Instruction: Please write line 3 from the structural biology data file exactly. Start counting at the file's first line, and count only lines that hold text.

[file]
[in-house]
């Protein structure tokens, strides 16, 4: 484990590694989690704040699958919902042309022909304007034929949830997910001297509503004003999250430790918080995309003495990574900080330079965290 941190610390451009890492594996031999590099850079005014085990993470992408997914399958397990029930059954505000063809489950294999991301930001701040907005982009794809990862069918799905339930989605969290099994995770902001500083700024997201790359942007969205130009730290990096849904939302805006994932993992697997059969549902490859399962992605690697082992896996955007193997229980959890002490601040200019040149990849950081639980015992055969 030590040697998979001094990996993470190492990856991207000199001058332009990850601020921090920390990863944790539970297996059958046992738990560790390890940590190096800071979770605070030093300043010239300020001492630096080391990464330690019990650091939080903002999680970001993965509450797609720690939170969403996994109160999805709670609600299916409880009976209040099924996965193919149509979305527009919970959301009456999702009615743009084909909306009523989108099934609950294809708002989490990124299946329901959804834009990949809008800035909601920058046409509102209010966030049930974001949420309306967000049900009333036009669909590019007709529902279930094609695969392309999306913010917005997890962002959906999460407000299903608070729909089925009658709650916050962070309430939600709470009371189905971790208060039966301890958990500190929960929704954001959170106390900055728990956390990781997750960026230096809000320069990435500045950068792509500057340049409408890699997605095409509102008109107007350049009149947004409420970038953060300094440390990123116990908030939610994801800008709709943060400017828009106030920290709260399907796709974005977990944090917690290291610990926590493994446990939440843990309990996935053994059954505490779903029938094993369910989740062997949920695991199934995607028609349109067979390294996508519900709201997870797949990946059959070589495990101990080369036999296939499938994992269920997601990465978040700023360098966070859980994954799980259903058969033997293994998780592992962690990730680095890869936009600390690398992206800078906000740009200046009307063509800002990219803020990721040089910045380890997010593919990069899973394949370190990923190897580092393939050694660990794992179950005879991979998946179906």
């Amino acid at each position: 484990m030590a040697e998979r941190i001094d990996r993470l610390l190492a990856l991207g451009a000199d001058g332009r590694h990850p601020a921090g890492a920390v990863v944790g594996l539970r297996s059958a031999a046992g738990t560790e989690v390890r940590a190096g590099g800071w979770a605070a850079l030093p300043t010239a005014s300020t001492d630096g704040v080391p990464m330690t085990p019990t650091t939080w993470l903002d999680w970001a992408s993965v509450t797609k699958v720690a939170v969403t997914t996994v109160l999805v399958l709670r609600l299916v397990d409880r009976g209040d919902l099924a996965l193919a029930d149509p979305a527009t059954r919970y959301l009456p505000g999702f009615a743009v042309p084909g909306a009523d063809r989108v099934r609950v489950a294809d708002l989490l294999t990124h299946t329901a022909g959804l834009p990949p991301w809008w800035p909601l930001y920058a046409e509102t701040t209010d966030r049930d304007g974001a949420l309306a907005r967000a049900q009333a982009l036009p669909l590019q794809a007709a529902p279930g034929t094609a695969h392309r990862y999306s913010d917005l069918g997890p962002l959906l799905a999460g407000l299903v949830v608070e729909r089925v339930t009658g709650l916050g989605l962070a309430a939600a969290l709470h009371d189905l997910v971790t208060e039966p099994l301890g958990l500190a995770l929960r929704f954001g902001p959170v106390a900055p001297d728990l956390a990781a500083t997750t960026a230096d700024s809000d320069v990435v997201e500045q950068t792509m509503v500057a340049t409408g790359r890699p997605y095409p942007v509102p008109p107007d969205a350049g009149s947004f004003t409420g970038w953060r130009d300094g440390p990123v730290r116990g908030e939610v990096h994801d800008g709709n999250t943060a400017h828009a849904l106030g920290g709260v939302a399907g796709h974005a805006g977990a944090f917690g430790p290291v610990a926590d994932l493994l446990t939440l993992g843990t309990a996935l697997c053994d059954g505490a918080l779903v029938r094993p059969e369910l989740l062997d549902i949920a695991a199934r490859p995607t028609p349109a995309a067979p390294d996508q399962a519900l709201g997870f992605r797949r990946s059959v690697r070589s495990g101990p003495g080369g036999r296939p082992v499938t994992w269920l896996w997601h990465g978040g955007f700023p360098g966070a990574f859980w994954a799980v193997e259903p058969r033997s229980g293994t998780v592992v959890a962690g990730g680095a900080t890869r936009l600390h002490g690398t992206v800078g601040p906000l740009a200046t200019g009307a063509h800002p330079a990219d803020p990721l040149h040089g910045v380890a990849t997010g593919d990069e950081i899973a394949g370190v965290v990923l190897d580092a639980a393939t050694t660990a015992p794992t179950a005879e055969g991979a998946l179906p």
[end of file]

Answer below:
């Amino acid at each position: 484990m030590a040697e998979r941190i001094d990996r993470l610390l190492a990856l991207g451009a000199d001058g332009r590694h990850p601020a921090g890492a920390v990863v944790g594996l539970r297996s059958a031999a046992g738990t560790e989690v390890r940590a190096g590099g800071w979770a605070a850079l030093p300043t010239a005014s300020t001492d630096g704040v080391p990464m330690t085990p019990t650091t939080w993470l903002d999680w970001a992408s993965v509450t797609k699958v720690a939170v969403t997914t996994v109160l999805v399958l709670r609600l299916v397990d409880r009976g209040d919902l099924a996965l193919a029930d149509p979305a527009t059954r919970y959301l009456p505000g999702f009615a743009v042309p084909g909306a009523d063809r989108v099934r609950v489950a294809d708002l989490l294999t990124h299946t329901a022909g959804l834009p990949p991301w809008w800035p909601l930001y920058a046409e509102t701040t209010d966030r049930d304007g974001a949420l309306a907005r967000a049900q009333a982009l036009p669909l590019q794809a007709a529902p279930g034929t094609a695969h392309r990862y999306s913010d917005l069918g997890p962002l959906l799905a999460g407000l299903v949830v608070e729909r089925v339930t009658g709650l916050g989605l962070a309430a939600a969290l709470h009371d189905l997910v971790t208060e039966p099994l301890g958990l500190a995770l929960r929704f954001g902001p959170v106390a900055p001297d728990l956390a990781a500083t997750t960026a230096d700024s809000d320069v990435v997201e500045q950068t792509m509503v500057a340049t409408g790359r890699p997605y095409p942007v509102p008109p107007d969205a350049g009149s947004f004003t409420g970038w953060r130009d300094g440390p990123v730290r116990g908030e939610v990096h994801d800008g709709n999250t943060a400017h828009a849904l106030g920290g709260v939302a399907g796709h974005a805006g977990a944090f917690g430790p290291v610990a926590d994932l493994l446990t939440l993992g843990t309990a996935l697997c053994d059954g505490a918080l779903v029938r094993p059969e369910l989740l062997d549902i949920a695991a199934r490859p995607t028609p349109a995309a067979p390294d996508q399962a519900l709201g997870f992605r797949r990946s059959v690697r070589s495990g101990p003495g080369g036999r296939p082992v499938t994992w269920l896996w997601h990465g978040g955007f700023p360098g966070a990574f859980w994954a799980v193997e259903p058969r033997s229980g293994t998780v592992v959890a962690g990730g680095a900080t890869r936009l600390h002490g690398t992206v800078g601040p906000l740009a200046t200019g009307a063509h800002p330079a990219d803020p990721l040149h040089g910045v380890a990849t997010g593919d990069e950081i899973a394949g370190v965290v990923l190897d580092a639980a393939t050694t660990a015992p794992t179950a005879e055969g991979a998946l179906p």